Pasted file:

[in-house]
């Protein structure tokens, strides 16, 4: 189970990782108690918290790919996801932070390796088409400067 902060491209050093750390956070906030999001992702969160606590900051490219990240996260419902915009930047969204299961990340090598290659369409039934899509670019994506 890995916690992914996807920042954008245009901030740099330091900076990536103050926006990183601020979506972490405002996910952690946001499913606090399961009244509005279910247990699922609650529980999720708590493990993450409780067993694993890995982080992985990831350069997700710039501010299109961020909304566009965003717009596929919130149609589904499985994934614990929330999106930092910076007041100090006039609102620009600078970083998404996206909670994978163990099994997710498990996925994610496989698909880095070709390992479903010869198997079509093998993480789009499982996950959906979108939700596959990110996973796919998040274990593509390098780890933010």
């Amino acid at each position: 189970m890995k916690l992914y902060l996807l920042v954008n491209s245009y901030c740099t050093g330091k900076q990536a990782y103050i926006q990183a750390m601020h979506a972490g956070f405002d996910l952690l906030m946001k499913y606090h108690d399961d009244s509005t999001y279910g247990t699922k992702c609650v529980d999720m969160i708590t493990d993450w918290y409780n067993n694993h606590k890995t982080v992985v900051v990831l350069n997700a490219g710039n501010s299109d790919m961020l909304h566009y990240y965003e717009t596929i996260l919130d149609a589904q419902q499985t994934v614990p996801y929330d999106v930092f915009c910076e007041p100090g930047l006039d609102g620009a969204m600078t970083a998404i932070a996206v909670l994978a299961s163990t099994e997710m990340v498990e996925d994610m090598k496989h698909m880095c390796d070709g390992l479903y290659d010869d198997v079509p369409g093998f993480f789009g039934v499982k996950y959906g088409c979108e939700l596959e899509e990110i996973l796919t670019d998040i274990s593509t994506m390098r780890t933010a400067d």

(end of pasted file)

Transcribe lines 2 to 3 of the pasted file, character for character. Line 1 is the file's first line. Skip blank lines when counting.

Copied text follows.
């Protein structure tokens, strides 16, 4: 189970990782108690918290790919996801932070390796088409400067 902060491209050093750390956070906030999001992702969160606590900051490219990240996260419902915009930047969204299961990340090598290659369409039934899509670019994506 890995916690992914996807920042954008245009901030740099330091900076990536103050926006990183601020979506972490405002996910952690946001499913606090399961009244509005279910247990699922609650529980999720708590493990993450409780067993694993890995982080992985990831350069997700710039501010299109961020909304566009965003717009596929919130149609589904499985994934614990929330999106930092910076007041100090006039609102620009600078970083998404996206909670994978163990099994997710498990996925994610496989698909880095070709390992479903010869198997079509093998993480789009499982996950959906979108939700596959990110996973796919998040274990593509390098780890933010």
């Amino acid at each position: 189970m890995k916690l992914y902060l996807l920042v954008n491209s245009y901030c740099t050093g330091k900076q990536a990782y103050i926006q990183a750390m601020h979506a972490g956070f405002d996910l952690l906030m946001k499913y606090h108690d399961d009244s509005t999001y279910g247990t699922k992702c609650v529980d999720m969160i708590t493990d993450w918290y409780n067993n694993h606590k890995t982080v992985v900051v990831l350069n997700a490219g710039n501010s299109d790919m961020l909304h566009y990240y965003e717009t596929i996260l919130d149609a589904q419902q499985t994934v614990p996801y929330d999106v930092f915009c910076e007041p100090g930047l006039d609102g620009a969204m600078t970083a998404i932070a996206v909670l994978a299961s163990t099994e997710m990340v498990e996925d994610m090598k496989h698909m880095c390796d070709g390992l479903y290659d010869d198997v079509p369409g093998f993480f789009g039934v499982k996950y959906g088409c979108e939700l596959e899509e990110i996973l796919t670019d998040i274990s593509t994506m390098r780890t933010a400067d």